Activists in Poland have been nominated for a prestigious human rights award for tracking the growth of ‘LGBT-free zones’ in the country.
Dozens of towns and municipalities in conservative parts of the country have been signing declarations over the last two years, either declaring themselves to be free from LGBT ideology, or expressing support for traditional families, specifically marriage between a man and a woman.
The increasingly anti-LGBT rhetoric in Poland has led to clashes with the EU, which in July withheld funding to some of the areas that had signed the declarations.
In response to the growing number of local governments that have signed these declarations, activists launched the Atlas of Hate: an interactive map showing the areas that have signed the declarations, as well as the ones that are considering it, or ones that have rejected it.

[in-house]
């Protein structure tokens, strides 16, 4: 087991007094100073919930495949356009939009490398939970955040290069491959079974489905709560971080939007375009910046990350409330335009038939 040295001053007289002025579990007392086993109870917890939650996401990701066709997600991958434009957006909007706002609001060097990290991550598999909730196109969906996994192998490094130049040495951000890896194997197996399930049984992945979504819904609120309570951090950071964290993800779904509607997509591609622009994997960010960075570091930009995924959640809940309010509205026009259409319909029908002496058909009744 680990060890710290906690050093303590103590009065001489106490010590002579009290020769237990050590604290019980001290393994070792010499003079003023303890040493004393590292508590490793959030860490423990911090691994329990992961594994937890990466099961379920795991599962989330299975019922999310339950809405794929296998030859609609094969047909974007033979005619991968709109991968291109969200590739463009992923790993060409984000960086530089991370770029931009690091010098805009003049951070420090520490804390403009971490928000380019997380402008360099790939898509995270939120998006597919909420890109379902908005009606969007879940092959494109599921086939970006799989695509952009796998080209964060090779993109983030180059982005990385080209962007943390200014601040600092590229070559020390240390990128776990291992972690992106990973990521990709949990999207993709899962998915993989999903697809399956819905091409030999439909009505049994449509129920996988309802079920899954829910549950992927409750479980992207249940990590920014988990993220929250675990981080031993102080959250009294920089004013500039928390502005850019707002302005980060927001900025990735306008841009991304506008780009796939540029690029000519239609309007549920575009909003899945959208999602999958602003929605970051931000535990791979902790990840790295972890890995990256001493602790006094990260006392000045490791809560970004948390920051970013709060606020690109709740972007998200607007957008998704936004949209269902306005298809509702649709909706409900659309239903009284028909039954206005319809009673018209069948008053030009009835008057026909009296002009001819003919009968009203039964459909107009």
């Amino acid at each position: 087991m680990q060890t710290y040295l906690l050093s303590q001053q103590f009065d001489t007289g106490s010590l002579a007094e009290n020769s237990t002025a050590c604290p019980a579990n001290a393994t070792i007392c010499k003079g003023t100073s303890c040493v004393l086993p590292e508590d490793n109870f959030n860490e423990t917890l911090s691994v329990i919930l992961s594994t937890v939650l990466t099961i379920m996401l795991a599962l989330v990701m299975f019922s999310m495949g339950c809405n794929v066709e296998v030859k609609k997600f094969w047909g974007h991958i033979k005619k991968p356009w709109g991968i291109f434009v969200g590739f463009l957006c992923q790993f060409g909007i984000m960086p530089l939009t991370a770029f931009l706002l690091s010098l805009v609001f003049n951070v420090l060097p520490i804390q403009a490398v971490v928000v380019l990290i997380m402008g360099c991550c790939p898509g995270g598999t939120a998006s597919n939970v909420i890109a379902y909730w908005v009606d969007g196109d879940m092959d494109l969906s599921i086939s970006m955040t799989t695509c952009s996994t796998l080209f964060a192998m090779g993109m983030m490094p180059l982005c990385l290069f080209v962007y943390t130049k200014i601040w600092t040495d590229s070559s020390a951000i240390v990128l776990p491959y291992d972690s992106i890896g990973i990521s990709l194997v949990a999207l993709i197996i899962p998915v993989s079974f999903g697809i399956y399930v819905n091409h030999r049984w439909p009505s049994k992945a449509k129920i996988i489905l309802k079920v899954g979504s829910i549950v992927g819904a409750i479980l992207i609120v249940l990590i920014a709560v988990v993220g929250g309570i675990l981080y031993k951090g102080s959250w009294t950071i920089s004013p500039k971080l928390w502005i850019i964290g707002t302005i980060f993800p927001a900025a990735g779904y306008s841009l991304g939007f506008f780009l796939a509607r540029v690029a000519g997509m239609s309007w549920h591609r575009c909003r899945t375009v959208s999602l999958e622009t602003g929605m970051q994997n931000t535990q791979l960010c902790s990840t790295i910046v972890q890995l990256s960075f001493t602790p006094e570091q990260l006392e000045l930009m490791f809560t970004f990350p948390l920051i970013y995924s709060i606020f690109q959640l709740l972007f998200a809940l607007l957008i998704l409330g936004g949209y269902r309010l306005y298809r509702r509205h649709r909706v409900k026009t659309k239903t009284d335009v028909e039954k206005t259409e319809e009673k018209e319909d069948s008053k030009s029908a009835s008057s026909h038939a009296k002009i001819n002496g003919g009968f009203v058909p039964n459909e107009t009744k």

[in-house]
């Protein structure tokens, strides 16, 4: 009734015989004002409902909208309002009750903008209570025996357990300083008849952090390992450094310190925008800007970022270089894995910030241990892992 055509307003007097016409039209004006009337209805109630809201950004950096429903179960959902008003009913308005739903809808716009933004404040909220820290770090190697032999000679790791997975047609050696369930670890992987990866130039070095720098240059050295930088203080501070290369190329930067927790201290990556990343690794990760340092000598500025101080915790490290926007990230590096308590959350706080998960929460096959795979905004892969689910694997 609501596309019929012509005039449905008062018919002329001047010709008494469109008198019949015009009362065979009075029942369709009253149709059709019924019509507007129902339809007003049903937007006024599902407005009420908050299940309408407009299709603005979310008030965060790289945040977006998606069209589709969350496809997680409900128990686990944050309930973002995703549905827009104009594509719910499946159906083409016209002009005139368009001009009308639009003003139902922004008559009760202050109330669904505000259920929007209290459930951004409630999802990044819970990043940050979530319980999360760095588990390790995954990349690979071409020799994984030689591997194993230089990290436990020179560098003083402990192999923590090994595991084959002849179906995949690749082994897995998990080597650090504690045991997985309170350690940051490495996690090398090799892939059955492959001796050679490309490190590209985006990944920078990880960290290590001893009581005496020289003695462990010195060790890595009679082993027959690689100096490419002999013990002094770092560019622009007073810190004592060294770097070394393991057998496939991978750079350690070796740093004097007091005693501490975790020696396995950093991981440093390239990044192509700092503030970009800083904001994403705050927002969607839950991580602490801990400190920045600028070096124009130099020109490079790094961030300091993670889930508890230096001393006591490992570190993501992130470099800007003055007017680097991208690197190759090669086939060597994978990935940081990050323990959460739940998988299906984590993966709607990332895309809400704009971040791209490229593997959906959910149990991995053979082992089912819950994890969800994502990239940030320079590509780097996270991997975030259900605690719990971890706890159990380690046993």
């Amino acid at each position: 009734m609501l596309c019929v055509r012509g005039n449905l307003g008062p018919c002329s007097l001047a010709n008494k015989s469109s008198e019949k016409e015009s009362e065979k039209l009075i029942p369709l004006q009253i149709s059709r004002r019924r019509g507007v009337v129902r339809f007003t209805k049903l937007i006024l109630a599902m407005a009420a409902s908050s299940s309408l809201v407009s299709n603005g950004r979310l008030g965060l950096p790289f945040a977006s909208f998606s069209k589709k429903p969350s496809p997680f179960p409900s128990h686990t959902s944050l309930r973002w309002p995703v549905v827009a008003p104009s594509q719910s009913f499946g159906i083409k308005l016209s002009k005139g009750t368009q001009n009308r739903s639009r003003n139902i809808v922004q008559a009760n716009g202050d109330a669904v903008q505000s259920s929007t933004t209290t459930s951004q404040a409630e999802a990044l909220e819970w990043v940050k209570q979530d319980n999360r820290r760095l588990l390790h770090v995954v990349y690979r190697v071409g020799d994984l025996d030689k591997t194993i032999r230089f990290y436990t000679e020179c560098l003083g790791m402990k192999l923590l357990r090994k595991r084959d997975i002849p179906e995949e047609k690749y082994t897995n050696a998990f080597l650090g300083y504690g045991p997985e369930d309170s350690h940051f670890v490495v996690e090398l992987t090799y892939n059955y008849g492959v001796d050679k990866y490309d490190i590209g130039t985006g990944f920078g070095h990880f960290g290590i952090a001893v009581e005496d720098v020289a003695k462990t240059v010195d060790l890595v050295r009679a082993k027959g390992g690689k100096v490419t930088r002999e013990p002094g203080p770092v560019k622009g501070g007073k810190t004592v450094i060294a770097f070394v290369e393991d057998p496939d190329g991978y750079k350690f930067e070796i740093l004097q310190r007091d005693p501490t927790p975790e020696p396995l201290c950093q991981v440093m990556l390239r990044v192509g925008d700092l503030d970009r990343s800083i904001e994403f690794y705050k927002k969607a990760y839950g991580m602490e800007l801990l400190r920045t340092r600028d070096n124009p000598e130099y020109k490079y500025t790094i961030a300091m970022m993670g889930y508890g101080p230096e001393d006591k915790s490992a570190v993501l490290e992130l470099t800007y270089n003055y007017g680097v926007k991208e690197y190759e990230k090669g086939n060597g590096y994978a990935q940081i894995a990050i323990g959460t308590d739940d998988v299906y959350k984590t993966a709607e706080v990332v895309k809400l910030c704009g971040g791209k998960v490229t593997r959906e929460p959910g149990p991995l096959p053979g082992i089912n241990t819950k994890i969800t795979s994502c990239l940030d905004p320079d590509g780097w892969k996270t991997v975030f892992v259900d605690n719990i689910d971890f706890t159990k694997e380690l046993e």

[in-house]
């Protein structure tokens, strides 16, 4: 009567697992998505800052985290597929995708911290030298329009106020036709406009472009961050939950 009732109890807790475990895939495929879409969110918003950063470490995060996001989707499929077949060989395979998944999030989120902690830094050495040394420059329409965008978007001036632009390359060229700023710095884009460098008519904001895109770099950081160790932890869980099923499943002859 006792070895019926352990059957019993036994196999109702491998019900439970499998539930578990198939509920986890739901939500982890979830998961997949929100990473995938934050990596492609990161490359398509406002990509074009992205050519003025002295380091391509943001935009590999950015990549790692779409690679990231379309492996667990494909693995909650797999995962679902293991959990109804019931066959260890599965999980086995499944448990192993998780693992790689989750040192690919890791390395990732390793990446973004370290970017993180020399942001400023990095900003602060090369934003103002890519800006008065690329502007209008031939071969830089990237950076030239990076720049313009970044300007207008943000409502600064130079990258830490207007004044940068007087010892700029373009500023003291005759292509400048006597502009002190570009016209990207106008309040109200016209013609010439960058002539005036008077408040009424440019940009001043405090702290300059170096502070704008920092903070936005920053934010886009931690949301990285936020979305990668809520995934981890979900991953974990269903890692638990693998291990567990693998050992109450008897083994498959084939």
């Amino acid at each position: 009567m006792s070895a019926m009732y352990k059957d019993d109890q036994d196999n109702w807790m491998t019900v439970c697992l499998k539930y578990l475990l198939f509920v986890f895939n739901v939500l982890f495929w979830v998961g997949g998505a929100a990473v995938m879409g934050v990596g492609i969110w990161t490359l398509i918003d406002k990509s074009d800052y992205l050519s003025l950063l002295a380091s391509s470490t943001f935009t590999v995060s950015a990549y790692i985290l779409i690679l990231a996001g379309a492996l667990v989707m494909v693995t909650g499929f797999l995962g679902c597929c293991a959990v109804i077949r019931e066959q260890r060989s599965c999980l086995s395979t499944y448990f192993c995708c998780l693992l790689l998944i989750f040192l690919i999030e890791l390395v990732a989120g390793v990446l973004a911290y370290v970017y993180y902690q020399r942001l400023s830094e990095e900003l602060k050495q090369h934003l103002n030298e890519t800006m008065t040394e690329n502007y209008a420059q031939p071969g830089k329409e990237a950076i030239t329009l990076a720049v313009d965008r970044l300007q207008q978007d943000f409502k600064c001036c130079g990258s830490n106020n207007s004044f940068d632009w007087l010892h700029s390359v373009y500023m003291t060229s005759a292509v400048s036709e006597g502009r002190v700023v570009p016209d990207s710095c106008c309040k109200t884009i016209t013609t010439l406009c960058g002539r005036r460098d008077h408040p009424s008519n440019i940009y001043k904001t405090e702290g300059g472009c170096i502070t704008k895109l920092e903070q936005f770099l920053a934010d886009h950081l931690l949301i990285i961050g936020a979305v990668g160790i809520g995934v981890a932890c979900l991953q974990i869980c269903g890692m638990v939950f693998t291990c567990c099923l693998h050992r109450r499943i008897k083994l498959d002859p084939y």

Speaking to Euronews after he and his fellow co-founders of the project were nominated for the European Parliament’s Sakharov Prize, Kamil Maczuga said things are going “in the wrong direction” in Poland regarding LGBT rights.
“People are actually more against LGBT people because of what is said on public television, or the local authorities,” he says.
“We started to think something must be done to stop this”: and so the idea for the map was born.
The activists found that it was often too late to lobby against the signing of the declaration in areas, because the progress wasn’t being tracked. So they gathered data, and called on local volunteers in areas at risk to campaign against the declarations.
Since the map started to gain popularity, it has slowed down the number of areas signing up, Maczuga says.
He adds that the nomination for the EU award is a “great honour” which will help the cause.
“We know we are fighting for a lot of basic human rights in Poland”, he says.